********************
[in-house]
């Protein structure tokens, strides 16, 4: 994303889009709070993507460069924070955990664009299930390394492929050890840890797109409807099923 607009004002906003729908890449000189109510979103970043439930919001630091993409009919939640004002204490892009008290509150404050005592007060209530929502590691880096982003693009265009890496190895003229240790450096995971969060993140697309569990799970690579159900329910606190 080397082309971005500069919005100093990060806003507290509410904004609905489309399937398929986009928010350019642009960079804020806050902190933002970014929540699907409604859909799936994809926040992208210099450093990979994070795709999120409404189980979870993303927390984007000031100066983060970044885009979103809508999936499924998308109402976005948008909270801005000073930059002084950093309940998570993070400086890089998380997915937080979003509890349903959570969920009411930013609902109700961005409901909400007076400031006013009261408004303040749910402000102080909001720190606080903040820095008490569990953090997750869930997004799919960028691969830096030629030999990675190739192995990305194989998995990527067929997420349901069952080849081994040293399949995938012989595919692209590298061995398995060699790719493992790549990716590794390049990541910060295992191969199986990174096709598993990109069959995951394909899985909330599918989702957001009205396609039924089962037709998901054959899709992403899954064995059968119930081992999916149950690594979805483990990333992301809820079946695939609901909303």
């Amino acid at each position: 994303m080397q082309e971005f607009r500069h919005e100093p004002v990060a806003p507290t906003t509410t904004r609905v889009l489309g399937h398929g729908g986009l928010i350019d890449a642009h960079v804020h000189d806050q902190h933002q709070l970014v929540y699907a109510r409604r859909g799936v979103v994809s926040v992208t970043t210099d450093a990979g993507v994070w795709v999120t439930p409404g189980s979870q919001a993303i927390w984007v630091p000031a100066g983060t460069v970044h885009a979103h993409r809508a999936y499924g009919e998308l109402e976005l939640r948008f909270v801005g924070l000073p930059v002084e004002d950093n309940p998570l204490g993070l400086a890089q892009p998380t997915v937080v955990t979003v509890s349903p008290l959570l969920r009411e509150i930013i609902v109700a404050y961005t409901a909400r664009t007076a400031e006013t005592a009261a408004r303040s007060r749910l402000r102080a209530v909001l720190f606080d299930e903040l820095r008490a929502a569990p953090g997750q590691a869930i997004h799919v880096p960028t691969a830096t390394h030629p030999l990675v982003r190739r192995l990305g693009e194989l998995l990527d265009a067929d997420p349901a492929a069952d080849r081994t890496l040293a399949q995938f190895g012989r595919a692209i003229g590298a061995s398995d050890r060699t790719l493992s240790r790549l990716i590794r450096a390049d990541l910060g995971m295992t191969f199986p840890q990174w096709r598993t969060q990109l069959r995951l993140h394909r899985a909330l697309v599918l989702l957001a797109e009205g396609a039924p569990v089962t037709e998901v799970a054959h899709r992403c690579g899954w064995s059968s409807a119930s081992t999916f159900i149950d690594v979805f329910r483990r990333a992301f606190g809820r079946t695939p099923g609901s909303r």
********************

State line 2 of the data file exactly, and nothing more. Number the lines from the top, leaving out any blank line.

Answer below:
């Protein structure tokens, strides 16, 4: 994303889009709070993507460069924070955990664009299930390394492929050890840890797109409807099923 607009004002906003729908890449000189109510979103970043439930919001630091993409009919939640004002204490892009008290509150404050005592007060209530929502590691880096982003693009265009890496190895003229240790450096995971969060993140697309569990799970690579159900329910606190 080397082309971005500069919005100093990060806003507290509410904004609905489309399937398929986009928010350019642009960079804020806050902190933002970014929540699907409604859909799936994809926040992208210099450093990979994070795709999120409404189980979870993303927390984007000031100066983060970044885009979103809508999936499924998308109402976005948008909270801005000073930059002084950093309940998570993070400086890089998380997915937080979003509890349903959570969920009411930013609902109700961005409901909400007076400031006013009261408004303040749910402000102080909001720190606080903040820095008490569990953090997750869930997004799919960028691969830096030629030999990675190739192995990305194989998995990527067929997420349901069952080849081994040293399949995938012989595919692209590298061995398995060699790719493992790549990716590794390049990541910060295992191969199986990174096709598993990109069959995951394909899985909330599918989702957001009205396609039924089962037709998901054959899709992403899954064995059968119930081992999916149950690594979805483990990333992301809820079946695939609901909303």